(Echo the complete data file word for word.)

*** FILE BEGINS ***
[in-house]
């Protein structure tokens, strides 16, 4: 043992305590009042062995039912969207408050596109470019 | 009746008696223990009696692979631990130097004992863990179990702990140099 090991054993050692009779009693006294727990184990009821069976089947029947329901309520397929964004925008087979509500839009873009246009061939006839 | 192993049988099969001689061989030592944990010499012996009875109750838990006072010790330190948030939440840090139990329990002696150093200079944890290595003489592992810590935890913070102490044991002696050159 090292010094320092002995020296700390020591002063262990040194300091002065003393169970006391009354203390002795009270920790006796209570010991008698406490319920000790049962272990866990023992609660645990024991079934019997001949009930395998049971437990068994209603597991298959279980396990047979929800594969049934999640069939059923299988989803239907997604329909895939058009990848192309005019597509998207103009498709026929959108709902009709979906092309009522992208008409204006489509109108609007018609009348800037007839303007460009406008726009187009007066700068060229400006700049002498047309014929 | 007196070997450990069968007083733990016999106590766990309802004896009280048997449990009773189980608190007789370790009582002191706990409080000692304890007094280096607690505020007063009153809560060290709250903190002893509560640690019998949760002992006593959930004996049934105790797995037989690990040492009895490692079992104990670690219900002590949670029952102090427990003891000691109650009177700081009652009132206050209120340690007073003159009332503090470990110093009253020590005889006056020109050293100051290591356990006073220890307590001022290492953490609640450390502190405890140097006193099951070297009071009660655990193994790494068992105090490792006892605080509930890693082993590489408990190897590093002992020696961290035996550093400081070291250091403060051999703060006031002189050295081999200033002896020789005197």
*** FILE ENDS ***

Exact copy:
[in-house]
């Protein structure tokens, strides 16, 4: 043992305590009042062995039912969207408050596109470019 | 009746008696223990009696692979631990130097004992863990179990702990140099 090991054993050692009779009693006294727990184990009821069976089947029947329901309520397929964004925008087979509500839009873009246009061939006839 | 192993049988099969001689061989030592944990010499012996009875109750838990006072010790330190948030939440840090139990329990002696150093200079944890290595003489592992810590935890913070102490044991002696050159 090292010094320092002995020296700390020591002063262990040194300091002065003393169970006391009354203390002795009270920790006796209570010991008698406490319920000790049962272990866990023992609660645990024991079934019997001949009930395998049971437990068994209603597991298959279980396990047979929800594969049934999640069939059923299988989803239907997604329909895939058009990848192309005019597509998207103009498709026929959108709902009709979906092309009522992208008409204006489509109108609007018609009348800037007839303007460009406008726009187009007066700068060229400006700049002498047309014929 | 007196070997450990069968007083733990016999106590766990309802004896009280048997449990009773189980608190007789370790009582002191706990409080000692304890007094280096607690505020007063009153809560060290709250903190002893509560640690019998949760002992006593959930004996049934105790797995037989690990040492009895490692079992104990670690219900002590949670029952102090427990003891000691109650009177700081009652009132206050209120340690007073003159009332503090470990110093009253020590005889006056020109050293100051290591356990006073220890307590001022290492953490609640450390502190405890140097006193099951070297009071009660655990193994790494068992105090490792006892605080509930890693082993590489408990190897590093002992020696961290035996550093400081070291250091403060051999703060006031002189050295081999200033002896020789005197």